On Architecture

In on-premises environments, customers often have a central team for technology architecture that acts as an overlay to other product or feature teams to ensure they are following best practice. Technology architecture teams typically include a set of roles such as: Technical Architect (infrastructure), Solutions Architect (software), Data Architect, Networking Architect, and Security Architect. Often these teams use TOGAF or the Zachman Framework as part of an enterprise architecture capability.

At AWS, we prefer to distribute capabilities into teams rather than having a centralized team with that capability. There are risks when you choose to distribute decision making authority, for example, ensure that teams are meeting internal standards. We mitigate these risks in two ways. First, we have practices« [ Ways of doing things, process, standards, and accepted norms. ] »  that focus on enabling each team to have that capability, and we put in place experts who ensure that teams raise the bar on the standards they need to meet. Second, we implement mechanisms«Good intentions never work, you need good mechanisms to make anything happen Jeff Bezos. This means replacing humans best efforts with mechanisms (often automated) that check for compliance with rules or process. ] »  that carry out automated checks to ensure standards are being met. This distributed approach is supported by the Amazon leadership principles, and establishes a culture across all roles that works back« [ Working backward is a fundamental part of our innovation process. We start with the customer and what they want, and let that define and guide our efforts. ] »  from the customer. Customer-obsessed teams build products in response to a customer need.

For architecture, this means that we expect every team to have the capability to create architectures and to follow best practices. To help new teams gain these capabilities or existing teams to raise their bar, we enable access to a virtual community of principal engineers who can review their designs and help them understand what AWS best practices are. The principal engineering community works to make best practices visible and accessible. One way they do this, for example, is through lunchtime talks that focus on applying best practices to real examples. These talks are recorded and can be used as part of onboarding materials for new team members.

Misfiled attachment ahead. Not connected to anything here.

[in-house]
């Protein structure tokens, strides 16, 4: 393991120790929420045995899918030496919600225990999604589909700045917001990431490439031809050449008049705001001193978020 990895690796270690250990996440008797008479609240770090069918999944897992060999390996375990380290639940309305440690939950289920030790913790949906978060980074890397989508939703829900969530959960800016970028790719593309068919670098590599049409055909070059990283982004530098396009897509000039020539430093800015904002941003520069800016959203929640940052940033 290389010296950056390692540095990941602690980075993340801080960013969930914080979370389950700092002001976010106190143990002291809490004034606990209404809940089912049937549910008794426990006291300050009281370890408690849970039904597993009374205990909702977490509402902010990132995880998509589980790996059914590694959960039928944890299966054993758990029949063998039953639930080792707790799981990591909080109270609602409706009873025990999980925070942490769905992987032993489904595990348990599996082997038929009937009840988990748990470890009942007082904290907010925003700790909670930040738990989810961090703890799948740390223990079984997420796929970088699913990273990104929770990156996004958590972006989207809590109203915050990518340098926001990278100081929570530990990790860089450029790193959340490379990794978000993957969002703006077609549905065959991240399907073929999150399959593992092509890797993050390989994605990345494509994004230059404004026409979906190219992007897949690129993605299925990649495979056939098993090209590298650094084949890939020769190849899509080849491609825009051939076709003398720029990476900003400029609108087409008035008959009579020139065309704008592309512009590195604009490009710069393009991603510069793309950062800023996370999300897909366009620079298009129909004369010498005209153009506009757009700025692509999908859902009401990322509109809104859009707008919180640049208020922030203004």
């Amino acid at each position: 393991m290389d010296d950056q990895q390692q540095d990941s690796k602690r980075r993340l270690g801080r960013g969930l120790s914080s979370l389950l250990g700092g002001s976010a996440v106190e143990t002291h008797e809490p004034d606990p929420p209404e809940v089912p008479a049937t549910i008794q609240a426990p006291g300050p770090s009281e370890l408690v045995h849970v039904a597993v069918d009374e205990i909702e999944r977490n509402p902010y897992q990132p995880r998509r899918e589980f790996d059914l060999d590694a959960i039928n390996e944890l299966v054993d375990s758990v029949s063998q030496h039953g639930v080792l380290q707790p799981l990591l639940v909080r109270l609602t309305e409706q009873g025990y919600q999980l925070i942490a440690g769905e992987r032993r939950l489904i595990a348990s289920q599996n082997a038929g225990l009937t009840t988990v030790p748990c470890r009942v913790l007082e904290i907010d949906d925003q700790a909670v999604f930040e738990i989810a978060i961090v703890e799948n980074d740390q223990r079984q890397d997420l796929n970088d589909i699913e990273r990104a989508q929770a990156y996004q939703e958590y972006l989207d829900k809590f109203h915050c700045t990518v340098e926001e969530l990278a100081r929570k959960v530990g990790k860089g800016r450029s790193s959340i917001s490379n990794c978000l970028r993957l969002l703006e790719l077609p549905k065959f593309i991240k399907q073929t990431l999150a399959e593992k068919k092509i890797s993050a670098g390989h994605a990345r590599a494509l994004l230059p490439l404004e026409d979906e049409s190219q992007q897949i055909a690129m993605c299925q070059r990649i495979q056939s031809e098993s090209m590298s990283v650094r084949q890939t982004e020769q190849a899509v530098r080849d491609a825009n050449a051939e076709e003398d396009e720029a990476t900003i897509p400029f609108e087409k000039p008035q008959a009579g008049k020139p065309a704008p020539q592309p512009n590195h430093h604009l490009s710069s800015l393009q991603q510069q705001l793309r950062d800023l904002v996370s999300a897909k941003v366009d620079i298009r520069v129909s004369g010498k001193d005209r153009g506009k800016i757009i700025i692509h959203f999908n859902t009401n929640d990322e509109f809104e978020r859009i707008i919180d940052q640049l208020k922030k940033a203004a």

AWS best practices emerge from our experience running thousands of systems at internet scale. We prefer to use data to define best practice, but we also use subject matter experts, like principal engineers, to set them. As principal engineers see new best practices emerge, they work as a community to ensure that teams follow them. In time, these best practices are formalized into our internal review processes, as well as into mechanisms that enforce compliance. The Well-Architected Framework is the customer-facing implementation of our internal review process, where we have codified our principal engineering thinking across field roles, like Solutions Architecture and internal engineering teams. The Well-Architected Framework is a scalable mechanism that lets you take advantage of these learnings.

By following the approach of a principal engineering community with distributed ownership of architecture, we believe that a Well-Architected enterprise architecture can emerge that is driven by customer need. Technology leaders (such as a CTOs or development managers), carrying out Well-Architected reviews across all your workloads will allow you to better understand the risks in your technology portfolio. Using this approach, you can identify themes across teams that your organization could address by mechanisms, training, or lunchtime talks where your principal engineers can share their thinking on specific areas with multiple teams.